Browser engine


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A browser engine (also known as a layout engine or rendering engine) is a core software component of every major web browser. The primary job of a browser engine is to transform HTML documents and other resources of a web page into an interactive visual representation on a user's device.

Name and scope edit

A browser engine is not a stand-alone computer program but rather a critical piece of a larger program, such as a web browser, from which the term is derived. The word "engine" is an analogy to the engine of a car.

Besides "browser engine", two other terms are in everyday use regarding related concepts: "layout engine" and "rendering engine".[1][2][3] In theory, layout and rendering (or "painting") could be handled by different engines. In practice, however, a given browser engine's rendering and layout components are tightly coupled and rarely encountered on their own outside the browser engine, unlike the case with browsers' scripting engines.

In addition to layout and rendering, a browser engine enforces the security policy between documents, handles navigation through hyperlinks and data submitted through forms, and implements the Document Object Model (DOM) exposed to scripts associated with the document.

Every significant web browser supports JavaScript (JS) to enable a wide range of interactive behavior specified by the publisher. However, JS language support is treated as a separate concern, and browser vendors use a dedicated JavaScript engine to parse and evaluate it.[4] Although JS was initially created as a simple language for use on web pages, it became a general-purpose language used elsewhere. Browsers have sophisticated methods of coordinating their engines.[1][5]

Browser engines are used in other types of programs besides web browsers. For example, an email client might rely on a browser engine for displaying HTML email. The Electron framework, powered by Blink and V8 from Google's Chromium project, enables software developers to use technologies first created for the web platform—such as HTML, CSS, JavaScript, and the DOM—to create graphical desktop applications. Developer familiarity browser-based technologies has resulted in Electron and other cross-platform, browser engine-based application frameworks often being used in lieu of traditional GUI toolkits.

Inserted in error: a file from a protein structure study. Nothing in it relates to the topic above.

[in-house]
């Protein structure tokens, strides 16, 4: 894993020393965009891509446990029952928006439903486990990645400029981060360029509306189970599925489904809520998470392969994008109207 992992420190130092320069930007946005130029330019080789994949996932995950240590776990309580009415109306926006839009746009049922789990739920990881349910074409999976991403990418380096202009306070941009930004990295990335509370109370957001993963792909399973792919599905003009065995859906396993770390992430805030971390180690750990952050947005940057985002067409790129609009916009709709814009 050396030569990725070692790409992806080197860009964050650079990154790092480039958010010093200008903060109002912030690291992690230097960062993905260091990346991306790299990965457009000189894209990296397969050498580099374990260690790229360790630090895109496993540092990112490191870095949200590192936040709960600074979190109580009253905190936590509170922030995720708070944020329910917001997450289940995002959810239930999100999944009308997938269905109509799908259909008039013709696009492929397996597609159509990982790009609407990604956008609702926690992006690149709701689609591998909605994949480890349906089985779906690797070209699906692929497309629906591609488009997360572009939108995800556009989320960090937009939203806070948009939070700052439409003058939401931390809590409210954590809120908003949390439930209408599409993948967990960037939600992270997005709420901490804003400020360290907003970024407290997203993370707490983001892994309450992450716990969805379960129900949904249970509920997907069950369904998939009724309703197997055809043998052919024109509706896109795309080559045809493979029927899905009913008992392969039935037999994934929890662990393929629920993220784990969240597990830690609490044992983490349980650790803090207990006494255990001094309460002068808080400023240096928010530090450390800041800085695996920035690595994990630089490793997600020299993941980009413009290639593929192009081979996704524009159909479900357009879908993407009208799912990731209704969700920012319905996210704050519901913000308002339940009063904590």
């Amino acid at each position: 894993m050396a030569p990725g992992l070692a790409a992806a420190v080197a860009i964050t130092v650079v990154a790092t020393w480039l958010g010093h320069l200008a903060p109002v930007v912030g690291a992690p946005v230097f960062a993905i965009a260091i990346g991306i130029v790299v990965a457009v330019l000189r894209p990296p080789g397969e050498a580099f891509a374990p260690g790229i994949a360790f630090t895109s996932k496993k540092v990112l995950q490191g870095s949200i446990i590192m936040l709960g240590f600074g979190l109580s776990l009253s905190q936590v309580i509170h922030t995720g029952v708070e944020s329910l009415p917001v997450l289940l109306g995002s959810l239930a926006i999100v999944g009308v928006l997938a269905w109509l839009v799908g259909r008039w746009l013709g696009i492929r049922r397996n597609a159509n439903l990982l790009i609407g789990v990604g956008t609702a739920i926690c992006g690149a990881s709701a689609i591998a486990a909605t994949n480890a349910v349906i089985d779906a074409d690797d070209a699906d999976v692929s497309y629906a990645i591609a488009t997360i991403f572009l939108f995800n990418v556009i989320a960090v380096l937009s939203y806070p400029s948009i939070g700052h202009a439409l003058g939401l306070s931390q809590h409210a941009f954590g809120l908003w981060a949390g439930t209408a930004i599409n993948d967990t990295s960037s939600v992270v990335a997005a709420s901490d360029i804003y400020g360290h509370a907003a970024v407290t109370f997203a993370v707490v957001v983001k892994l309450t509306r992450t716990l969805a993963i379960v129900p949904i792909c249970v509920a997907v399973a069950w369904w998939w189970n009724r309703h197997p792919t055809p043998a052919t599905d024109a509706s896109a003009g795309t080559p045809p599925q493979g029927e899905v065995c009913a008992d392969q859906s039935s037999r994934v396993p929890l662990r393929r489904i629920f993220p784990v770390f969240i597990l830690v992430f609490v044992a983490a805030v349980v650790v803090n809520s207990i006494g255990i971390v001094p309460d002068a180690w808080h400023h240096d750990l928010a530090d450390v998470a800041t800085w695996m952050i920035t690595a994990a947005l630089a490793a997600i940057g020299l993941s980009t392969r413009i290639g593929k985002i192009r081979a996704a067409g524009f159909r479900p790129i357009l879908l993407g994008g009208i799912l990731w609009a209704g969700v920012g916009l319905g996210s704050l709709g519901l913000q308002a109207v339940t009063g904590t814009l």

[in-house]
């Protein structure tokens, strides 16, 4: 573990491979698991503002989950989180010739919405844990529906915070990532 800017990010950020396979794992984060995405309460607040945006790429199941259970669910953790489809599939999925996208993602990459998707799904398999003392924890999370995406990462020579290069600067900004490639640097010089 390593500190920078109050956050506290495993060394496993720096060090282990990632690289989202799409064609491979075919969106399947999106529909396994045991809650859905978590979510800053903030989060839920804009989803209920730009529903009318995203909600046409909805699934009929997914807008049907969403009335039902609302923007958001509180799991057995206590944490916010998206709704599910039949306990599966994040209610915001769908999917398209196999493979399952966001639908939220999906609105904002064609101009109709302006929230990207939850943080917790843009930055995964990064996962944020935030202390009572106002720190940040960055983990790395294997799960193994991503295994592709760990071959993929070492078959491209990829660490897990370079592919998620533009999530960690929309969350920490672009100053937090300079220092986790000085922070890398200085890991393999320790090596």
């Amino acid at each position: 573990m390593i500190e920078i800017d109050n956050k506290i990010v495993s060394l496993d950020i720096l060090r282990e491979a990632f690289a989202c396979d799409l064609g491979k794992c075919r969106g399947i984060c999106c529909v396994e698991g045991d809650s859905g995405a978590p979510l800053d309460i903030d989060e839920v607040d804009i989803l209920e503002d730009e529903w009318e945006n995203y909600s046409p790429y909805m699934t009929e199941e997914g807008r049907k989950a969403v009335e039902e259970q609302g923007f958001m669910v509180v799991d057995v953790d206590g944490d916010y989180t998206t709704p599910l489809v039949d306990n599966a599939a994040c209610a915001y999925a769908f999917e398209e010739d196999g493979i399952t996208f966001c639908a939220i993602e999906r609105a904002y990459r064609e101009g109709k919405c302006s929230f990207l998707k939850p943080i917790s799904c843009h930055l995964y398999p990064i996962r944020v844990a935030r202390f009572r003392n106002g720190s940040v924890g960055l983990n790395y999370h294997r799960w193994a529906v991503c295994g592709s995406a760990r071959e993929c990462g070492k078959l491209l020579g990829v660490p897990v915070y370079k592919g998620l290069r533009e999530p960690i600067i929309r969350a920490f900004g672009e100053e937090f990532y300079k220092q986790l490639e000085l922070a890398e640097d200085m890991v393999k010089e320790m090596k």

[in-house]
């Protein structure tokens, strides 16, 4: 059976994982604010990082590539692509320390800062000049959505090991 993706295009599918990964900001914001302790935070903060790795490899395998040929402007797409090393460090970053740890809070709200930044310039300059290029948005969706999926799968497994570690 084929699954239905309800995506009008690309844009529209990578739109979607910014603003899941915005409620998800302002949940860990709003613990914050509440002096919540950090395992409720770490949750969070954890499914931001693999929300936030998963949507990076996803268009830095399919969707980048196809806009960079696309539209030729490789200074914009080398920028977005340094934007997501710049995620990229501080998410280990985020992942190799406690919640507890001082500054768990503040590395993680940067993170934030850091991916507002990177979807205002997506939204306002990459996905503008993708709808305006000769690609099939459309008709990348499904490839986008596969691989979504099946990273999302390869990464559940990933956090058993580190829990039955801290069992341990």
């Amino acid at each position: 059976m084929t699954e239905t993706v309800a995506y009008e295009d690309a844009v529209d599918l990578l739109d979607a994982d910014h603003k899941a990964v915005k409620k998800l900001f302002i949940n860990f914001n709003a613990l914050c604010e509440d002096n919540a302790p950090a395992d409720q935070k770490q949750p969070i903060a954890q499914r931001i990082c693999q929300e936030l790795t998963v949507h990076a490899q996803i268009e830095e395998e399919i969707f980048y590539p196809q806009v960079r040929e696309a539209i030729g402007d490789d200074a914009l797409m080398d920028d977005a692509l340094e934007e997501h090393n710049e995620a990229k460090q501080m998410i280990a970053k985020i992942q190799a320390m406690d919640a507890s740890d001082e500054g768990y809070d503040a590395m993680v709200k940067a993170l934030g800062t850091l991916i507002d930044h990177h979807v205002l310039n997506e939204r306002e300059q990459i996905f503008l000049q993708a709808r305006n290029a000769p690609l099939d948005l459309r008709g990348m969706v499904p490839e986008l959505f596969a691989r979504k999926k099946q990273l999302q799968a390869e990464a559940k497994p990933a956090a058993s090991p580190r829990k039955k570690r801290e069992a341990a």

Layout, style, and rendering edit

The layout of a web page is typically specified by Cascading Style Sheets (CSS). Each style sheet is a series of rules which the browser engine interprets to determine how the document should be presented. For example, a published web page might use CSS to specify rules to style typography details, such as font, color, and text size. The engine combines all relevant CSS rules to calculate the concrete graphical coordinates for the visual representation it will paint on the screen.[1][5]

Some engines may begin rendering before a page's resources are downloaded. This can result in visual changes as more data is received, such as images being gradually filled in or a flash of unstyled content.

Notable engines edit

Timeline edit

Only the duration of active development is shown, which is when relevant new Web standards continue to be added to the engine.

See also edit

References edit

  1. ^ a b c "Behind the scenes of modern web browsers". Tali Garsiel. Retrieved 21 April 2018.
  2. ^ a b "Gecko". Mozilla. Archived from the original on 4 June 2014. Retrieved 21 April 2018.
  3. ^ "Introducing Goanna". M.C. Straver. 22 June 2015. Retrieved 21 April 2018.
  4. ^ Bak, Lars (29 April 2009). "Inside V8—A Javascript Virtual Machine" (Interview). Interviewed by Meijer, Erik; Torre, Charles. Microsoft. Retrieved 3 July 2020.
  5. ^ a b "What Every Frontend Developer Should Know About Webpage Rendering". Retrieved 1 December 2023.
  6. ^ Paul Festa (14 January 2003). "Apple snub stings Mozilla". CNET Networks. Archived from the original on 25 October 2012. Retrieved 16 February 2017.
  7. ^ "Open-sourcing Chrome on iOS!". 2017. Retrieved 26 April 2021. Due to constraints of the iOS platform, all browsers must be built on top of the WebKit rendering engine.
  8. ^ Bright, Peter (3 April 2013). "Google going its way, forking WebKit rendering engine". Ars Technica. Conde Nast. Retrieved 9 March 2017.
  9. ^ Mackie, Kurt (10 December 2018). "Microsoft Edge Browser To Get New Rendering Engine but EdgeHTML Continues". Redmond Mag. Retrieved 21 December 2019.
  10. ^ Mendelevich, Alan (14 May 2021). "You Think You Can Forget About the "Legacy" Microsoft Edge? Not So Fast!".